Post by Richard Lebsock
I was a Fine Arts major in college and as part of the process took every art class that was offered. One of the classes that I found very interesting was one on jewelry making. We learned the art of working with sterling silver. All the processes necessary for making fine jewelry were demonstrated and taught by an instructor whose talent was exceptional. I worked hard and learned well.
When I graduated from college and took my first teaching position I found use for all that silver jewelry training. I needed to make a silver cross to wear as part of my new life as a walking, talking, proclaiming Christian. Before, I was just a Christian. Because of the friends here and the bible study groups that I was going to things began to change for me. Prayer had a new meaning and living the life that the bible spoke of was becoming a daily process for me. It was work. Being a Christian is one thing but LIVING as a Christian was another. Talk was cheap. Actions spoke volumes. I was a junior high school teacher and needed to SHOW that I was not just another person in their lives. His love for me needed to be obvious. All that to say why I needed that cross.
I worked on my sketch for the cross during my free time after the kids went home. I made many sketches and finally settled on one that was quite plain and a bit modern in appearance. I carefully cut the cross from the silver blank first. Then I created a figure of Christ to be placed on top of the cross. I applied all the needed skills to smooth, clean, and shape each part for a perfect fit. Then, after cleaning both parts I carefully placed the figure on the cross and placed the silver solder at three critical places. One tiny bit of solder was placed at each hand and one at the feet. I gently heated the entire piece so as to allow the solder to flow under the figure and bond the two parts together. As the heat turned the silver red hot I watched the solder for the first sign of movement so I could stop the heating process and prevent the silver from burning. The solder just did not flow but “jumped” from the cross to the top of the figure and turned to a black dot. Obviously my soldering did not work. My next problem was to cool it all down and separate the two pieces for re-cleaning and another attempt at soldering. However, I chose not to wait for the silver to cool but with some tongs I picked up the piece and tossed it into the cold water in the sink. The shock of the cold water should just pop the two parts apart. Nope. No pop. I picked up the piece and not too gently THREW it to the floor to cause the parts to separate. Nope. No separate. Ah well, so much for that idea. I then took a delicate tool called a screw driver and attempted to force it between the silver parts. Nope. No separate parts. Well now I was getting a bit upset. All that work and all I had was a cross with a figure that I could not get off of it. Wait a minute. If all this effort could not make the two parts separate then maybe I should just finish the job and leave well enough alone. Just what I did. I polished and shined and rubbed the piece into a shining finished product. With a real sense of pride in my shabby workmanship I put the cross on and went home.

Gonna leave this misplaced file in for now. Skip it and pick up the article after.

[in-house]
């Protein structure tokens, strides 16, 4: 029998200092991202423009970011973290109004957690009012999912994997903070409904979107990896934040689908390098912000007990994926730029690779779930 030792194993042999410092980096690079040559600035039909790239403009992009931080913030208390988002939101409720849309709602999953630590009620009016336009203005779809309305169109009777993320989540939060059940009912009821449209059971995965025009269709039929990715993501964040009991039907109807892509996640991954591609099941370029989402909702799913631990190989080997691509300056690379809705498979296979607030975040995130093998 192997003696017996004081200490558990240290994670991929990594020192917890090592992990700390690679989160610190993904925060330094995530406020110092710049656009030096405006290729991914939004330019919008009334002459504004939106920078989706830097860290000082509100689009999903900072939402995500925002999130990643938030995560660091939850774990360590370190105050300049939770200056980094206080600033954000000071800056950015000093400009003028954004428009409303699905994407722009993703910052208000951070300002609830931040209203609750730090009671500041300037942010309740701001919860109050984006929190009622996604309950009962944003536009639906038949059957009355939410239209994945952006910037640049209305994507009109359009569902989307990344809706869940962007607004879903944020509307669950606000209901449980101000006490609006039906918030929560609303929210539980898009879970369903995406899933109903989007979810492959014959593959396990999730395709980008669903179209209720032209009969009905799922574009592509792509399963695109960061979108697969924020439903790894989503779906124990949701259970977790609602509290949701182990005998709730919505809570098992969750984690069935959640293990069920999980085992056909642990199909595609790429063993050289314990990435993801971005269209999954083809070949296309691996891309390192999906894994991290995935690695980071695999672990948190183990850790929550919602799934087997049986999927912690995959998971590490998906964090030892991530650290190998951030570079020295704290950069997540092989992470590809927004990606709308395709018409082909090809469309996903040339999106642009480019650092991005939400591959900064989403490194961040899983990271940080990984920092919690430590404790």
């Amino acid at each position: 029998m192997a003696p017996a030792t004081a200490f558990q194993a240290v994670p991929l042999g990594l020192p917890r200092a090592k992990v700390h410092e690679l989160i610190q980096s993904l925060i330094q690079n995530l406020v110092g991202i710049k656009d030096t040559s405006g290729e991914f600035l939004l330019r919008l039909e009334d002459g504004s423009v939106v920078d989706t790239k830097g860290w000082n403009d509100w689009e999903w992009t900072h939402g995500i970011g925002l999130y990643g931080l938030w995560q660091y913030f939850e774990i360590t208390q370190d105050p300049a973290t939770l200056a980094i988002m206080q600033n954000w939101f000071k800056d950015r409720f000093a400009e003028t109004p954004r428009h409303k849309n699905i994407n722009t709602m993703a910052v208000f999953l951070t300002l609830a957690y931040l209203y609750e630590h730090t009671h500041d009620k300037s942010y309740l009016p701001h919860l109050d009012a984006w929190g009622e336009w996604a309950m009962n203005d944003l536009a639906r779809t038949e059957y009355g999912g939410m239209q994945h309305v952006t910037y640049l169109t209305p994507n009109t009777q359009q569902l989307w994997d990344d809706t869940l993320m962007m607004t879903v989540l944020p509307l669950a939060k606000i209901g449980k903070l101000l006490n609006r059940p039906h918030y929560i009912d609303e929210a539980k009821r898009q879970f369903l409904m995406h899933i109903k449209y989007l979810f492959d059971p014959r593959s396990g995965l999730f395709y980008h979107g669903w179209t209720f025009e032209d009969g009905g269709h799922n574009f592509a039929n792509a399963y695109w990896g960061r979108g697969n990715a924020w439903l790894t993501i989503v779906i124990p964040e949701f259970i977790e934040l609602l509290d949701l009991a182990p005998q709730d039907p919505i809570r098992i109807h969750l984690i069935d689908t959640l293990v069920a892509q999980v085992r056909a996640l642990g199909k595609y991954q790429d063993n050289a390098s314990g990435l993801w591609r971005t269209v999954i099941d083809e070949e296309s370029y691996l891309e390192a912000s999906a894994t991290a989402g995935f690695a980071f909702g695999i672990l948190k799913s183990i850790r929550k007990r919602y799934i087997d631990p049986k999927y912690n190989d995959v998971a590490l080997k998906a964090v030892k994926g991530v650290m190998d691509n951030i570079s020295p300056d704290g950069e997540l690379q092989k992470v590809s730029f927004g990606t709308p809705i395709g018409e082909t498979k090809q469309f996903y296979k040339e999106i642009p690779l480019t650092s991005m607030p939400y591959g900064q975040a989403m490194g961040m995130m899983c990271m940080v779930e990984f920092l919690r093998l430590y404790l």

I shared that experience with my friend who was the Episcopal priest in that town. He just laughed at my ridiculous attempts to undo what was not to be undone. I know that the process was correct but the finished product was not to be as I planned. The process of soldering was correct and the heat was not enough to weld the two parts together. So why did it “work”? Even in my stupidity the truth finally penetrated my brain…….IT WAS SUPPOSED TO BE and so it was. The cross and the figure are forever bonded together in an act of GRACE that nothing can undo or change. Jesus, the Son of God, forever bonded to that cross as the final act of LOVE from the Father for all and for all time. His love gave up His only son that we might have eternal life through the act of the cross. I was wearing a symbol of that act. I was wearing God’s promise of grace through Him. Even in my ignorance I was given a sign of things to come and a promise of what had already been given. So, my lesson in silver making came to an end with the most precious gift ever……the knowledge and the assurance of God’s grace.
This cross was with me when I met Jesus face to face at a Holy Week retreat at Mount Calvary Monastery in 1964. (Read the story on day 3 of 31 Quite Amazing Days) The cross was given to a friend years later and I have no idea where it is today. I just know that whoever wears it is being touched by the hand of God.
As it did with me…the cross leaves quite a mark on whosoever!